I really wanted to like this movie; I love The Book of Mormon: Another
Testament of Jesus Christ. But the movie was like watching a low-budget
play. The musical score, which I heard prior to seeing the movie,
seemed moving, dramatic and even beautiful. But the movie missed the
ON THE OTHER HAND: those interested in celebrating (or even investigating) Mormonism would be FAR BETTER SERVED watching "The Work and the Glory" - which, while not as doctrinally "heavy" as the Book of Mormon Movie intended to be (and failed), is at least beautifully filmed, well-acted and is simply not painful to watch.
BTW I enjoy the Genesis Project effort to put OT & NT stories on film, sticking to the text. I'm not just against putting scriptural stories on film per se. But this "project" needs more work, and especially more thought.
This movie should have been better. It had the budget (small by
Hollywood standards, but large in the current LDS market) and a great
story, but as illustrated time and time again in cinema, money does not
translate to quality.
It is no wonder that Mormons are viewed as culturally unsophisticated, when sacred text is treated in such an amateurish manner and then defended by many in the LDS community. The real truth is that this is bad cinema and not a reflection of LDS expectations on a cinema representation of the story.
The script is poor, the acting is average at best, the direction is poor and the sets and costumes "laughable". This is neither a significant work nor a good representation of the Book.
I attended the movie with the best intentions of liking the movie and I desperately wanted my beliefs handled in a professional manner, one that I could take friends to and say it represented my faith. Unfortunately, it brings no credibility to the truth of the Book. I won't be taking any friends to see this one.
Sorry, but my recommendation is that no one see this. Maybe then the idea of a sequel will be squelched. Bring on talented LDS Producer/Directors! The story still hasn't been told well. I want to see LDS artists succeed, but it must be done better than this to be taken seriously.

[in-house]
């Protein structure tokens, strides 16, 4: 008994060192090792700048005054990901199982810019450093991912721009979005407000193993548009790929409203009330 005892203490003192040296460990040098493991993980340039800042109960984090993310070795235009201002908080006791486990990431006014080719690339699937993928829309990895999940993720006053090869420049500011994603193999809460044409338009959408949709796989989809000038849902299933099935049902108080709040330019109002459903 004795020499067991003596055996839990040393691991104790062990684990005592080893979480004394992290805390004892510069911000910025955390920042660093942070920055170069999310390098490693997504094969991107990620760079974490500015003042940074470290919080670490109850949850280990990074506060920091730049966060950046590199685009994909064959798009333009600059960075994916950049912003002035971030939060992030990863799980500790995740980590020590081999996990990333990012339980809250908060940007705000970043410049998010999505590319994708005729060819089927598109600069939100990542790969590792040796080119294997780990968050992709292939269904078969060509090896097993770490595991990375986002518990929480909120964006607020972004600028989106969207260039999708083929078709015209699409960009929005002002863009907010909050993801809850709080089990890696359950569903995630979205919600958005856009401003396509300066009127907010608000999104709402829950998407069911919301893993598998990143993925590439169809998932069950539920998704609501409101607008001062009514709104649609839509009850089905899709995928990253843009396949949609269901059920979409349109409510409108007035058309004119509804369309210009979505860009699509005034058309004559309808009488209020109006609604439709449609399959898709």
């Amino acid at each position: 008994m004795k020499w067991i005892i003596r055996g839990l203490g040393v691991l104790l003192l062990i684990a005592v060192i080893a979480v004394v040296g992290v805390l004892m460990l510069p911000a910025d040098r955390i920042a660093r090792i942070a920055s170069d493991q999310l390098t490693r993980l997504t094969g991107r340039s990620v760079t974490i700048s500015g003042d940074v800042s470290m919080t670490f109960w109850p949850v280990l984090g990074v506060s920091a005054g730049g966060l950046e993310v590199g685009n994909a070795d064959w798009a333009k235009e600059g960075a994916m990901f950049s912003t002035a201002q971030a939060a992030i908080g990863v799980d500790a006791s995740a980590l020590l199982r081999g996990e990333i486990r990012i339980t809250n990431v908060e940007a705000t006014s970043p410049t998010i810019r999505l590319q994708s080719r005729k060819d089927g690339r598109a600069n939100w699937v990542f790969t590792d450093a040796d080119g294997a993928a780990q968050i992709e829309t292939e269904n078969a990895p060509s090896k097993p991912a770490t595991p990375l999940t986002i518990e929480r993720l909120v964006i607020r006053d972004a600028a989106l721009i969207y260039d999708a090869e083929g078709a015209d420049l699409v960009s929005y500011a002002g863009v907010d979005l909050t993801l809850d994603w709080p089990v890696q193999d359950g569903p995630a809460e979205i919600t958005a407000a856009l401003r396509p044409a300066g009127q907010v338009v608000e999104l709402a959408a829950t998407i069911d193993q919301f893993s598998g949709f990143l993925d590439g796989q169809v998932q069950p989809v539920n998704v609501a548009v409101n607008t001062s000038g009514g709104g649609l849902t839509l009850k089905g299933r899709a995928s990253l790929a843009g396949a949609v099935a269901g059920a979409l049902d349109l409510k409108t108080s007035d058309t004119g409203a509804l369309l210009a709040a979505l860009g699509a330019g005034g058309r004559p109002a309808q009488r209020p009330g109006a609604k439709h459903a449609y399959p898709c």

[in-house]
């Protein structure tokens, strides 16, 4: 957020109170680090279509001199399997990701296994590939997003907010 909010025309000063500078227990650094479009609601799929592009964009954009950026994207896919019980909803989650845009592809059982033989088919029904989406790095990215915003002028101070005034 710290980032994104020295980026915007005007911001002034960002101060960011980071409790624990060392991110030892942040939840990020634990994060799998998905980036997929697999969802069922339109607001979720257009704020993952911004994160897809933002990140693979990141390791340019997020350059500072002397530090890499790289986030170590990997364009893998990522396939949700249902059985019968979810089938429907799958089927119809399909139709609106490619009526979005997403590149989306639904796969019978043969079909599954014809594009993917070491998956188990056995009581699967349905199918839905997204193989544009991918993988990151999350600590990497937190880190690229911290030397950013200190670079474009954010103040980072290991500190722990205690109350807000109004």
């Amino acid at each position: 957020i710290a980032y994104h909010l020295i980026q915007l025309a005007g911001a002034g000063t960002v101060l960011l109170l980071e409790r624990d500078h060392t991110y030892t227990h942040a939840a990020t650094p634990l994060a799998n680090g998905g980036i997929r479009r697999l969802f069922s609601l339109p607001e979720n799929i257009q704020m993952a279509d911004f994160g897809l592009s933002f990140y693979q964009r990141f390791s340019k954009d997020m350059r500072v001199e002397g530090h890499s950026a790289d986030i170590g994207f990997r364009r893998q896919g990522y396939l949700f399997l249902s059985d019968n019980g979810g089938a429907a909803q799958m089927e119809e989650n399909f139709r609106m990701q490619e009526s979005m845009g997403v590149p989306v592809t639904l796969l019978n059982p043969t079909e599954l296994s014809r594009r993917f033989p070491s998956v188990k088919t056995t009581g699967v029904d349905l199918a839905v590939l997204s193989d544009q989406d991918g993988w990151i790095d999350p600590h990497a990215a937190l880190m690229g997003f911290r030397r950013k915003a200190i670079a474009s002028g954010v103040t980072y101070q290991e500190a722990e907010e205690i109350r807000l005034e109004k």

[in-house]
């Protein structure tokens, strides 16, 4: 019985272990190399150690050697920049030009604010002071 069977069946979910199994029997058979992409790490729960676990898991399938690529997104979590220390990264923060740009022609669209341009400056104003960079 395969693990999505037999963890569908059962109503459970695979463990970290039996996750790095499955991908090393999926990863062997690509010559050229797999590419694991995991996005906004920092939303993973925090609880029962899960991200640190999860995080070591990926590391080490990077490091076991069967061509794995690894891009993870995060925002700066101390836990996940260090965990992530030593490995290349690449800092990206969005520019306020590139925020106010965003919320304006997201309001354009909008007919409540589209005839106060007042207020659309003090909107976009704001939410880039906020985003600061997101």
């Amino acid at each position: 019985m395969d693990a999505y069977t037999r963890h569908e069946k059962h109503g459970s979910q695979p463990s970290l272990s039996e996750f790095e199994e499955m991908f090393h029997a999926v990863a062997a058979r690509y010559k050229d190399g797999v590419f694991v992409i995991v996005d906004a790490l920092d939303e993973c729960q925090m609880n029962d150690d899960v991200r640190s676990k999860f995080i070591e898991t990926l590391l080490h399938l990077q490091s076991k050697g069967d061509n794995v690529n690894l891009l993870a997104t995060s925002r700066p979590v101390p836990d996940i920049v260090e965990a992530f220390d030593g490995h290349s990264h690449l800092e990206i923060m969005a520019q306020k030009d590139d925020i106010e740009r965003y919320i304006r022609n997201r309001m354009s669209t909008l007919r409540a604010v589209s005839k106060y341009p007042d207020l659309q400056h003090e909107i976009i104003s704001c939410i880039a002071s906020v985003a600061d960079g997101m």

Having read the Book of Mormon several times (many more times of First
Nephi - many LDS members will relate) I have to say that somehow much
was missed in the true spirit of the book. There were a few shining
moments, but they still paled in comparison to the genuine book. I
would like to say that this was a good movie and recommend it to
everyone, but I cannot honestly say this. I was among many that thought
it would be a good idea to bring these scriptures to life in movie
form, but when I actually saw this rendering I was disturbed. The
embellishments distracted from the text too much to be believable and
there were things in the text that should have been left in yet were
I am not going to say "Don't watch the movie" because there was a lot of good things in the movie regardless. You have to look beyond the low-budget production and mediocre acting to see what the producers and actors really tried to portray with this movie. I guess the thing that this (or any movie based on scripture) does is that it puts a face to the characters. Whether you thought these characters played their parts well or not is a matter of research and personal taste. No matter who you cast as these characters you are going to find disagreements in this matter. I do have to agree that Lehi was a disappointment as well as some of the other actors. I believe Nephi, Laman and Laban were done well for the most part. You have to remember though that the people who wrote the Book of Mormon were ordinary people, many with extraordinary commissions by nature of their callings (prophets, missionaries, warriors, etc.), not necessarily literary experts - this doesn't even take into account that they were writing in a language that was awkward for them to write because there was limited space on the plates.
Since there are inaccuracies and deviations from the original scripture in this movie, which I (and many other LDS church members) have been distracted by, you must really read the Book of Mormon and rely on that as your sacred scripture rather than this movie. It is certainly good that it draws people to reading the scripture that wouldn't have read it before seeing the movie, but for me after reading, studying and praying about the book I would have to say "read the book with intent to find the truth, but watch the movie for entertainment and enlightenment."